# Narrative description of skewed data - Statistics/quantification (Feb/13/2009 )

I am trying to write up some results regarding changes to non-guassian distributed data. With normally distributed data it is easy; one can just write the mean +/- SEM. What is the equivalent for non-gaussian data? I imagine one uses the median along with some measure of the spread (interquartile range? some percentile?). I've looked at a few other papers, but there doesn't seem to a consensus (some are just wrong; e.g. median +/- SEM). Any ideas?

Thanks.

I think that it depends on the group size (n).

For an example, if it's to small you can't do a t-test.

We once did a Wilcoxon test to compare arbitrarily samples.

But the best thing to do is to **go to a statistician **for help.

who_throws_a_shoe on Feb 13 2009, 04:35 PM said:

Thanks.

Normally median should do the job. I'd use box plots with median, lower quartile, upper quartile, smallest and largest observation, outliers. Sometimes the mean is also included. It combines the most important descriptive statistics and gives an impression on the distribution of the data.

"Statistics are like a drunk with a lamppost: used more for support than illumination."

Sir Winston Churchill

hobglobin on Feb 18 2009, 11:30 AM said:

who_throws_a_shoe on Feb 13 2009, 04:35 PM said:

Thanks.

Normally median should do the job. I'd use box plots with median, lower quartile, upper quartile, smallest and largest observation, outliers. Sometimes the mean is also included. It combines the most important descriptive statistics and gives an impression on the distribution of the data.

"Statistics are like a drunk with a lamppost: used more for support than illumination."

Sir Winston Churchill

Thanks for your help. For my figures, I think am going to plot my raw values as a scatter plot - I have an n of about 50 per treatment, it takes up the same amount of space and it shows all the data (which, in most cases, should be encouraged!). My main issue is how to describe the data in the text. For example, in gaussian-distributed data I would most-likely use the mean and the SEM and therefore the text would include a statement like:

"the mean amplitude of the response changed from 3.2 +/- 0.2 nA in the control to 4.5 +/- 0.3 nA in the presence of the drug"

In my skewed data, to use the mean +/- SEM would be inappropriate. Is there some kind of equivalent? I could use the median, the lower quartile (Q1), and upper quartile (Q3), so the equivalent statement in the results text would read something like :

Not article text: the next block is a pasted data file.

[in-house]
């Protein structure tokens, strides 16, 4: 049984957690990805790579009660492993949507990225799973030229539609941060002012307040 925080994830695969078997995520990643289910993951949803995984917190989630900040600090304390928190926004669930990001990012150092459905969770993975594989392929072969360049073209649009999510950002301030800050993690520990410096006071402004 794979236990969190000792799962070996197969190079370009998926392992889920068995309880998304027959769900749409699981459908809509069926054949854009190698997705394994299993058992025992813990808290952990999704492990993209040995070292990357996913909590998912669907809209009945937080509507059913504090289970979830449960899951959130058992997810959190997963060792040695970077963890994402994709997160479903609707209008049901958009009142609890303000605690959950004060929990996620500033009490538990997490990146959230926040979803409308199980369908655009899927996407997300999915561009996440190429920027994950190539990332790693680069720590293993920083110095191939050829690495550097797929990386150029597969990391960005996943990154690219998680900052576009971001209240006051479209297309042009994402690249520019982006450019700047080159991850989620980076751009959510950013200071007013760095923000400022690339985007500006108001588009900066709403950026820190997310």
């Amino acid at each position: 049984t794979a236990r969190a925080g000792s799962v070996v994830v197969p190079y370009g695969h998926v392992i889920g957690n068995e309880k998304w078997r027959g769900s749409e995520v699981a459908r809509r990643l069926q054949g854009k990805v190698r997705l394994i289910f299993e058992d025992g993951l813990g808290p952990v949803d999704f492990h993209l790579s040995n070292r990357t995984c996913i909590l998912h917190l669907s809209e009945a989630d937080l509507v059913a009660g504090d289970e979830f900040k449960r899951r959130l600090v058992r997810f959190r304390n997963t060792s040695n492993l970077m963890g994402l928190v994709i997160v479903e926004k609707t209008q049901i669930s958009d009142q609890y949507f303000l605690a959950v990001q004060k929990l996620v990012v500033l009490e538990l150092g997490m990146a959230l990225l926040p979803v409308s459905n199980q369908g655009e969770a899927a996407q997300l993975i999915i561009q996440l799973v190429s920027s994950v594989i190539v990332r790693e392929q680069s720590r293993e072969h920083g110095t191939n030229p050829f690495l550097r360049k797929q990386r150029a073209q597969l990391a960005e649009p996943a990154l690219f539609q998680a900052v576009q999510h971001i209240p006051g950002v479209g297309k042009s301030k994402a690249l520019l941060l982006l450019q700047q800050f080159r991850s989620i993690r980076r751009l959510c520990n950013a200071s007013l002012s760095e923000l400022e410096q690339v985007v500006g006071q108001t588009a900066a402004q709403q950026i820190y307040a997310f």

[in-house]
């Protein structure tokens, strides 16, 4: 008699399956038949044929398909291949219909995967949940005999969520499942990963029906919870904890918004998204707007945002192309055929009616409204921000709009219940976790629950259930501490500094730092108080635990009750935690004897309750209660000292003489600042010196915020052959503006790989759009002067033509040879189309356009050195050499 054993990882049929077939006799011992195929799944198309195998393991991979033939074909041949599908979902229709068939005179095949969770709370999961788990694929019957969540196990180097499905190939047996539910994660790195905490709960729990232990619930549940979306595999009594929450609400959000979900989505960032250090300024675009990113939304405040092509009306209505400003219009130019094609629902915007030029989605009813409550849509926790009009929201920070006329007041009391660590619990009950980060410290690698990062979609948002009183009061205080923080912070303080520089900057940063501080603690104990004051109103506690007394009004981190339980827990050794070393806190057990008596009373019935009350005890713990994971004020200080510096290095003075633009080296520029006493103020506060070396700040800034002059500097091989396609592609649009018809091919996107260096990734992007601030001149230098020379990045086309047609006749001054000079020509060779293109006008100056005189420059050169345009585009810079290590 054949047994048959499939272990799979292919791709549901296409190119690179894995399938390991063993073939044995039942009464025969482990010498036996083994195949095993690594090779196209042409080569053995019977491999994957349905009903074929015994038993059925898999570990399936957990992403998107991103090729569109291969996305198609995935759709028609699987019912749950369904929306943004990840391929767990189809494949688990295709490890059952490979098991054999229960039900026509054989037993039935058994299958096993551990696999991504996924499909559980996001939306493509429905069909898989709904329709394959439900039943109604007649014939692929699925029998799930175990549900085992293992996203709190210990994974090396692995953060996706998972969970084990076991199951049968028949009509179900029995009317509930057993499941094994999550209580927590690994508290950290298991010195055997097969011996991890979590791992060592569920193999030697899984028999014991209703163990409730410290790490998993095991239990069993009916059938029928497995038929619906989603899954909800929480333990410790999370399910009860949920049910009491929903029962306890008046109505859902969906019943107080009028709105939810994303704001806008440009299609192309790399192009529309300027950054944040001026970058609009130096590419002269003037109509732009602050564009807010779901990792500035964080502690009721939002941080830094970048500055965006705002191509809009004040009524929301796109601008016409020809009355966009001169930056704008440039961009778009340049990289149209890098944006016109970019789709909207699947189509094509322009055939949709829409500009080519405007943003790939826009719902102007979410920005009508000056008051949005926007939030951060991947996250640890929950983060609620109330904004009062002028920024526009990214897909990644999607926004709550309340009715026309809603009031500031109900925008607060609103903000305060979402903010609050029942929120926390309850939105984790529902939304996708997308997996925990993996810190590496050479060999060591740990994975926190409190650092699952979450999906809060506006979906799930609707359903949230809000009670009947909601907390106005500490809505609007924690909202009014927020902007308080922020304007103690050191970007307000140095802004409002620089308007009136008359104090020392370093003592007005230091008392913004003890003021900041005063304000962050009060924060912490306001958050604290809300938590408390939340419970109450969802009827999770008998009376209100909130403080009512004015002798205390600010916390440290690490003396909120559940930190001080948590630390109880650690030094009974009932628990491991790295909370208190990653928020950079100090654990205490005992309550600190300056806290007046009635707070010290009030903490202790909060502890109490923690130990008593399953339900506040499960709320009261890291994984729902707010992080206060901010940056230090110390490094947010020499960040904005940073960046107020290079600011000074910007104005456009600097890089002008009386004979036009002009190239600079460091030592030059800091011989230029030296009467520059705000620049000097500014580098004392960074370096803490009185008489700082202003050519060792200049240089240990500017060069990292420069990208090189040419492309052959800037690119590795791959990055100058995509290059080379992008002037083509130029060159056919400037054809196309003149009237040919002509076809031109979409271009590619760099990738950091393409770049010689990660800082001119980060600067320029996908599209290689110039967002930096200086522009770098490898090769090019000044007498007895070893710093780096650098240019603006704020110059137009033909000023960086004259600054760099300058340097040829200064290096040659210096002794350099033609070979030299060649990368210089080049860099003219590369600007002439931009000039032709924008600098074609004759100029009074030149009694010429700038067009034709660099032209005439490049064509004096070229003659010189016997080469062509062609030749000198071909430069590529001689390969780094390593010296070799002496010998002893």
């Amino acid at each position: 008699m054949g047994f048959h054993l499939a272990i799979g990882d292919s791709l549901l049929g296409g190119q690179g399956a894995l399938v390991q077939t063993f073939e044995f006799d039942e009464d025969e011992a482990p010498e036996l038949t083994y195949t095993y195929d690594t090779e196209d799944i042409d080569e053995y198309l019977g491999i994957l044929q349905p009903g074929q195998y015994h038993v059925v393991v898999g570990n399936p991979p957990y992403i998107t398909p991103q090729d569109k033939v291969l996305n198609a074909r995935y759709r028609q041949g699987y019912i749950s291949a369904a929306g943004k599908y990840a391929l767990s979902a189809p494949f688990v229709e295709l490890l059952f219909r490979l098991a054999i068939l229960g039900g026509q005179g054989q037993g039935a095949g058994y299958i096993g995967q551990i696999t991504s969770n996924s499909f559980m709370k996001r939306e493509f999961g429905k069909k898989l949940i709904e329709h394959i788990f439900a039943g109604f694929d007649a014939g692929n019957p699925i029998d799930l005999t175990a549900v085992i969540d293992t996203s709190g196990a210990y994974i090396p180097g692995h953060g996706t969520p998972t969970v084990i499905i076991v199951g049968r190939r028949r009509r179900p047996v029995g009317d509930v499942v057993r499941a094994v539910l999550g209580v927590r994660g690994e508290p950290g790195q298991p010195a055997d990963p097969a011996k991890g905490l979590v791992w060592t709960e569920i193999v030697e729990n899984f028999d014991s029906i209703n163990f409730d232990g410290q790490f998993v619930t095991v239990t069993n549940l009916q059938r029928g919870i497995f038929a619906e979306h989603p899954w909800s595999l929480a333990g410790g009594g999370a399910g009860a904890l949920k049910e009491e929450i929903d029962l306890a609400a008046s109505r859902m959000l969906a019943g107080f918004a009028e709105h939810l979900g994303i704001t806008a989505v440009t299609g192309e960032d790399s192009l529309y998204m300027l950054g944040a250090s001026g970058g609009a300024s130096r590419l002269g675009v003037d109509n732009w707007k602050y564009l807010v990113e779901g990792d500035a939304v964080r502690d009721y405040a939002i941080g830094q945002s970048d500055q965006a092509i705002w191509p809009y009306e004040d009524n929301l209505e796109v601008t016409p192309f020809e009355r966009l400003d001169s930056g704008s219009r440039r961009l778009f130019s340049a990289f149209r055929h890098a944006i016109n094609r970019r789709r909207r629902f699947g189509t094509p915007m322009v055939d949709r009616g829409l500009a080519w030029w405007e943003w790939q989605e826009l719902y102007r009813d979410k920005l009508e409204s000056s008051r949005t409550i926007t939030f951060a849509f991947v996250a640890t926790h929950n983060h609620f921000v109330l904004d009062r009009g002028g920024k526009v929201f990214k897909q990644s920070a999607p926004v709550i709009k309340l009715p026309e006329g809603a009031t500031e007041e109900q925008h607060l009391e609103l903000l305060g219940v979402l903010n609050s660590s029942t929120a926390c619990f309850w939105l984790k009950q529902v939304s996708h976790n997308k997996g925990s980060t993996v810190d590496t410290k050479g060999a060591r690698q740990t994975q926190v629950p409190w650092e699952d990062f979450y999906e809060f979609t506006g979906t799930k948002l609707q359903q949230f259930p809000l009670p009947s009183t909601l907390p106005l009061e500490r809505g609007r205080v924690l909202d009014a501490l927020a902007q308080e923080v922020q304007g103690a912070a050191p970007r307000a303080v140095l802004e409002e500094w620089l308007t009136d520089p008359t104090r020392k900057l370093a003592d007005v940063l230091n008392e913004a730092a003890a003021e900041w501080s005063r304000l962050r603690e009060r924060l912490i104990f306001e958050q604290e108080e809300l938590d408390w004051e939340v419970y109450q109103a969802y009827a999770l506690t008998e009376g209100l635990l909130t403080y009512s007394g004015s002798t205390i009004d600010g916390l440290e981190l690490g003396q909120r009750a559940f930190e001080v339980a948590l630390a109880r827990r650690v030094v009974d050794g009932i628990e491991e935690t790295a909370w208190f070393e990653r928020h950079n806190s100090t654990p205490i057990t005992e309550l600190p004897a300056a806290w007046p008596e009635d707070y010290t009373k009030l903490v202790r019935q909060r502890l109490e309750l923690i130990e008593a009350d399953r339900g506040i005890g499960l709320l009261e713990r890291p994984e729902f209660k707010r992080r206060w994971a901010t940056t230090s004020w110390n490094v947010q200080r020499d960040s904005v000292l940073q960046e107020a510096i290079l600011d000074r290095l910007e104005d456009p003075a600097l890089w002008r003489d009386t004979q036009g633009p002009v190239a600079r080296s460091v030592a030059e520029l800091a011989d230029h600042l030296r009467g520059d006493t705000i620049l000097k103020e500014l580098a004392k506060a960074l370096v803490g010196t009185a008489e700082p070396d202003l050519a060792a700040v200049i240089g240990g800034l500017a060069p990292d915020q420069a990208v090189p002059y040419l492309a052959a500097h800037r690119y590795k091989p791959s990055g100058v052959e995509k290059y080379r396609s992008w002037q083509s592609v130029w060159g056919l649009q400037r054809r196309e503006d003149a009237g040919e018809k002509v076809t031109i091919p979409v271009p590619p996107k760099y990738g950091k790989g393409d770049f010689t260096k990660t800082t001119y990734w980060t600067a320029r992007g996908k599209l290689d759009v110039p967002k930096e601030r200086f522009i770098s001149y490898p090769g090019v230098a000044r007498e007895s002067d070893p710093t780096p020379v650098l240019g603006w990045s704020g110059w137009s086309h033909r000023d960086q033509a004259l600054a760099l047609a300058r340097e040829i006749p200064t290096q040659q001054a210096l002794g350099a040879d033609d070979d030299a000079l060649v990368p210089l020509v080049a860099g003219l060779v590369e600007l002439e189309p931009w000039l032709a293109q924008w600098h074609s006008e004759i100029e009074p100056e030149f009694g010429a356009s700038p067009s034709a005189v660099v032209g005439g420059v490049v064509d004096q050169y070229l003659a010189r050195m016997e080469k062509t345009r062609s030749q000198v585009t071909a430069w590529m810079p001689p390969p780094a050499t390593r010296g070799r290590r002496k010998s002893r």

"the median amplitude of the response changed from 3.4 (Q1 3.0, Q3 3.6) nA in the control to 4.5 (Q1 4.3, Q3 4.8) nA in the presence of the drug"

but this seems a bit clumsy.

Any thoughts?

Thanks so much

who_throws_a_shoe on Feb 18 2009, 06:58 PM said:

hobglobin on Feb 18 2009, 11:30 AM said:

who_throws_a_shoe on Feb 13 2009, 04:35 PM said:

Thanks.

Normally median should do the job. I'd use box plots with median, lower quartile, upper quartile, smallest and largest observation, outliers. Sometimes the mean is also included. It combines the most important descriptive statistics and gives an impression on the distribution of the data.

"Statistics are like a drunk with a lamppost: used more for support than illumination."

Sir Winston Churchill

Thanks for your help. For my figures, I think am going to plot my raw values as a scatter plot - I have an n of about 50 per treatment, it takes up the same amount of space and it shows all the data (which, in most cases, should be encouraged!). My main issue is how to describe the data in the text. For example, in gaussian-distributed data I would most-likely use the mean and the SEM and therefore the text would include a statement like:

"the mean amplitude of the response changed from 3.2 +/- 0.2 nA in the control to 4.5 +/- 0.3 nA in the presence of the drug"

In my skewed data, to use the mean +/- SEM would be inappropriate. Is there some kind of equivalent? I could use the median, the lower quartile (Q1), and upper quartile (Q3), so the equivalent statement in the results text would read something like :

"the median amplitude of the response changed from 3.4 (Q1 3.0, Q3 3.6) nA in the control to 4.5 (Q1 4.3, Q3 4.8) nA in the presence of the drug"

but this seems a bit clumsy.

Any thoughts?

Thanks so much

You could give the confidence interval in which e.g. 95% of the measurements are included; it's used frequently for such skewed data.